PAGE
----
Special therapy for special children

While the pandemic has disrupted the lives of children all over the world, it has, sadly, caused unprecedented mental stress for kids with disabilities.

Published: 27th August 2020 11:23 AM  |   Last Updated: 27th August 2020 11:23 AM   |  A+A-

Express illustration by Tapas Ranjan

Express illustration by Tapas Ranjan

Express News Service

HYDERABAD: Schools are closed and will remain so until what seems like an eternity. It has been a harrowing time for parents as children with special needs are bound to get more restless in the absence of regular therapy sessions. Many kids with disabilities find comfort in the routine, and if that is jeopardised they tend to behave differently, much to the dismay of parents and guardians. 

Seven-year-old Aarna suffers from Autism Spectrum Disorder (ASD) and has started exhibiting attention-seeking behaviour for the past one month. Ten-year-old Madhav (name changed), attends school but is non-verbal. He used to learn from a special education teacher. His moods worsened after his school was shut in March due to the outbreak of Coronavirus.  

Eight-year-old Viren, who was a regular for a one-to-one session at a therapy clinic, started showing severe behavioural changes. Like many other elders, his parents’ explored options and much to their delight, they came across online speech therapy. Welcome to the new system that is gradually gaining recognition and acceptance for its proven benefits for special children. The online classes are coming as a boon during these turbulent times. Therapists specially trained for online therapy make the sessions interesting and keep the child engaged.

The importance of online sessions for special children has been put across appropriately by experts in the field. An important factor, they caution, is in involving parents and guardians into the system. According to Meeta Grovor, who has served at Saandeepani, a centre for healing and curative education, for over seven years: “Since screen-time is neither possible nor advised for children, we are conducting online bi-weekly sessions for parents, who, in turn, can help continue the therapy.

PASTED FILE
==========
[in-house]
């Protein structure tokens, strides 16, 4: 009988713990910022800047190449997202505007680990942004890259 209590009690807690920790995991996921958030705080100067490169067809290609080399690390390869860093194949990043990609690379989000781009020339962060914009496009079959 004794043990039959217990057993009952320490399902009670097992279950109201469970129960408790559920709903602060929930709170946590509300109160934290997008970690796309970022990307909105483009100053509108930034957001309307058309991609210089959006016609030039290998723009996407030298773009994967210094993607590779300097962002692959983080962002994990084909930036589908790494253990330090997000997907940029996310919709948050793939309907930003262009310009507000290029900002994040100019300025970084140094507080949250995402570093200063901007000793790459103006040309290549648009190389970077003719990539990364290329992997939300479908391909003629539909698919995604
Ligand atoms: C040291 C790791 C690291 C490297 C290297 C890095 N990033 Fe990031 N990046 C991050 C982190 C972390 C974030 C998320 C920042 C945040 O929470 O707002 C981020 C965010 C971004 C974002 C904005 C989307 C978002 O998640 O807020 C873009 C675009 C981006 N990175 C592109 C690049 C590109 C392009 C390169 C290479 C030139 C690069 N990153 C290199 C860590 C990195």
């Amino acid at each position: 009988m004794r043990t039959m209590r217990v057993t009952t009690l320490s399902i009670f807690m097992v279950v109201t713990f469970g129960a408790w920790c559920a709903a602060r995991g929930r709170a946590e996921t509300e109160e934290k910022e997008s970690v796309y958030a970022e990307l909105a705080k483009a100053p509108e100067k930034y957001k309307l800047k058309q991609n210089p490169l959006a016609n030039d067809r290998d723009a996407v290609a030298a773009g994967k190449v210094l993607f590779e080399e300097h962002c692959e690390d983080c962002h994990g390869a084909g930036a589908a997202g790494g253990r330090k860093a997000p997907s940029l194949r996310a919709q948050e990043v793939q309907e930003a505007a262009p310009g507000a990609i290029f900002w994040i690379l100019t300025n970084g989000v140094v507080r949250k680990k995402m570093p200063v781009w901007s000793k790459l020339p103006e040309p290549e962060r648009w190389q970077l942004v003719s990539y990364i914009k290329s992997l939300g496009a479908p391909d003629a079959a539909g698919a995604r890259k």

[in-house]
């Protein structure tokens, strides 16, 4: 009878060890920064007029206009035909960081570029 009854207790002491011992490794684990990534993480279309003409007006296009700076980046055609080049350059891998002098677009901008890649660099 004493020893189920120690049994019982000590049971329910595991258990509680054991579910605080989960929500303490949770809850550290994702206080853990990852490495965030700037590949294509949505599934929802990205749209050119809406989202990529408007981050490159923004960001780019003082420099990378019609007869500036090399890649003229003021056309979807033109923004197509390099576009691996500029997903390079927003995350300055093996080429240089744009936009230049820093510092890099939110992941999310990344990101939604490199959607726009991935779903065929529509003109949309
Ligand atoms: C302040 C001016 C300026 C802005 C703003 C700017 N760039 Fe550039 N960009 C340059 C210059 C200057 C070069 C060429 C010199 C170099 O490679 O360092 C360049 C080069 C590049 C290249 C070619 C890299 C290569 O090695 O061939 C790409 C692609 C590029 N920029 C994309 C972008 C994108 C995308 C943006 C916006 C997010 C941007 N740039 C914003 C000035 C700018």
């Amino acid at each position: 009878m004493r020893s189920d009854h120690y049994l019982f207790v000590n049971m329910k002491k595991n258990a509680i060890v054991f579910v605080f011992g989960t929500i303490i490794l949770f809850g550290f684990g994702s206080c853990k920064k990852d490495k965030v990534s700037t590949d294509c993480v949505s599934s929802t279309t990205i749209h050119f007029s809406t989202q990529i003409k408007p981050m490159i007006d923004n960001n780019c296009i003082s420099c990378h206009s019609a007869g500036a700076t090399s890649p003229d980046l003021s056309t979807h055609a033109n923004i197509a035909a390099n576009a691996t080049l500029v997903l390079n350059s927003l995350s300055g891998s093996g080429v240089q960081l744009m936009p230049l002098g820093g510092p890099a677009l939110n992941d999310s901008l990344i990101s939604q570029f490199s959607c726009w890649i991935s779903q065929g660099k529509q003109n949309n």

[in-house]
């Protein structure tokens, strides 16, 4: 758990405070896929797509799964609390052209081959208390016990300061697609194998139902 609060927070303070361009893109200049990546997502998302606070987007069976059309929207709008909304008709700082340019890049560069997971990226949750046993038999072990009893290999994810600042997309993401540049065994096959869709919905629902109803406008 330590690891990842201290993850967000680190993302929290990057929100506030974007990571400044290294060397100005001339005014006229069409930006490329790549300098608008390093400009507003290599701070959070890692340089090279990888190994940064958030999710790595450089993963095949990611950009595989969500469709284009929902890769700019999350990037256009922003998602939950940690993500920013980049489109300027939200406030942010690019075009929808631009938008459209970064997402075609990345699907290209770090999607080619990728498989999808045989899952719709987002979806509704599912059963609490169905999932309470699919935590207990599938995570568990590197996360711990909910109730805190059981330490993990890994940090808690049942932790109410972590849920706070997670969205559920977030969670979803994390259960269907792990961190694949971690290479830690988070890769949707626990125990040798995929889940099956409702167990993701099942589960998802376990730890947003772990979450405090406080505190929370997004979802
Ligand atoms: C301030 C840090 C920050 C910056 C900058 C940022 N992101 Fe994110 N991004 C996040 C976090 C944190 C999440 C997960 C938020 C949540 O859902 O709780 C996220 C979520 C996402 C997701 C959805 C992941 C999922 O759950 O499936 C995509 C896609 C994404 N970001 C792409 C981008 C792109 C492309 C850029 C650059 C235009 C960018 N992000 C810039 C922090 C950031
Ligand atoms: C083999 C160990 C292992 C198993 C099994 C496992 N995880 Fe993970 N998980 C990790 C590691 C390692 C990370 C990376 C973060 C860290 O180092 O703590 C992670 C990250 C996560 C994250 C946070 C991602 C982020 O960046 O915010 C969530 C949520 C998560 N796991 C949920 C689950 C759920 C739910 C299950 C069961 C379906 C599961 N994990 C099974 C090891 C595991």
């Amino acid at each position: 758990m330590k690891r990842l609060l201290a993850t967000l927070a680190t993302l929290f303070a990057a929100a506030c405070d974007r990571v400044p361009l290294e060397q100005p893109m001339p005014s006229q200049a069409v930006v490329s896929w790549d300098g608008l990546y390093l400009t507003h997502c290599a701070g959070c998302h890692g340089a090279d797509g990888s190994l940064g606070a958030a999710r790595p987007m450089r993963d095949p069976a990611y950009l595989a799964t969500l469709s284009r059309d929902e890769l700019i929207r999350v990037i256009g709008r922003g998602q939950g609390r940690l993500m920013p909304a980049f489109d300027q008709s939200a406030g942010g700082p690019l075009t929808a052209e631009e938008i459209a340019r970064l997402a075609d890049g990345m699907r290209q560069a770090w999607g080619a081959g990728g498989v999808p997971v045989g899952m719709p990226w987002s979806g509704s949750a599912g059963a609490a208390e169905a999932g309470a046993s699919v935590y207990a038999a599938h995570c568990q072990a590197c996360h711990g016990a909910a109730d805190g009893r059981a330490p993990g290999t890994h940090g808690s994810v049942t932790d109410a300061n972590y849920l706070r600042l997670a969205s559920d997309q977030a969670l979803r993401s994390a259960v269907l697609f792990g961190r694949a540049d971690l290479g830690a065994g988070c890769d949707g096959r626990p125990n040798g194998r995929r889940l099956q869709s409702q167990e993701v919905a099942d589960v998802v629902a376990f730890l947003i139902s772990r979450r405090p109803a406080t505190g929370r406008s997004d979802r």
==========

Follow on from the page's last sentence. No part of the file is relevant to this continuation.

Teachers meet mothers on a bi-weekly basis and put in place a workable daily routine. Once a week, we work with all the parents together and this interaction enables them to share their day-to-day challenges and how they are facing the ordeal. As most children on the autism spectrum respond well to music, we invite a therapist to come online at regular intervals.” Taking it a step further is Nitin Bindlish, CEO of Mom’s Belief, which is a mental health care provider for adults and children.

He points out that as soon as the lockdown came into force in March, Mom’s Belief encouraged parents of kids with special needs, who were registered with their centres, to switch to an online therapy model. Mom’s Belief launched a teletherapy-based model as a part of the Comprehensive Online Home Program, which aims to empower parents of special needs children. For a personalised touch, they customise an Individualised Education Plan (IEP) for every child. 

Elaborating the other intricacies, Dr Garima Vegivada, clinical director, Speech Language Pathology, Hear ‘N’ Say Clinic, Secunderabad, says, “Special children have unique needs and deserve greater personal attention, continuous engagement and more consistent care. Tele-rehabilitation has widely been practised abroad but is not popular in India because of poor tele-connectivity.

However, with Covid-19, we have seamlessly moved online and tele-rehabilitation has become a real possibility.” Parents are relieved with the system that is evolving. Aarna’s mother, Sudha, says the team at Saandeepani started online classes for parents a few weeks back. Based on the kid’s needs, they plan activities such as sensory, and oral-motor besides training the parents through Eurythmy sessions. 
Shourya, 10, was diagnosed with autism at the age of two. He attended school at Saandeepani, which closed in March. “We were not prepared for it. However, a ray of hope has come in the form of these online sessions for parents,” explains Shourya’s mother Praveena.

Meeta Grovor lists must-do activities for children

  • Regular bedtime and meal times
  • A daily rhythm thought of a day in advance but being flexible if needed
  • Involve the children in age-appropriate household chores like washing dishes, watering plants, folding clothes
  • Physical activity like walking or exercise bike
  • Relaxing activities like music and painting
  • Healthy interaction with family members other than the primary care giver
  • Most importantly, some ME time for the primary care giver
  • Reach out to parents of other children with special needs for ideas and support

— Tamanna S Mehdi  @tamannamehdi



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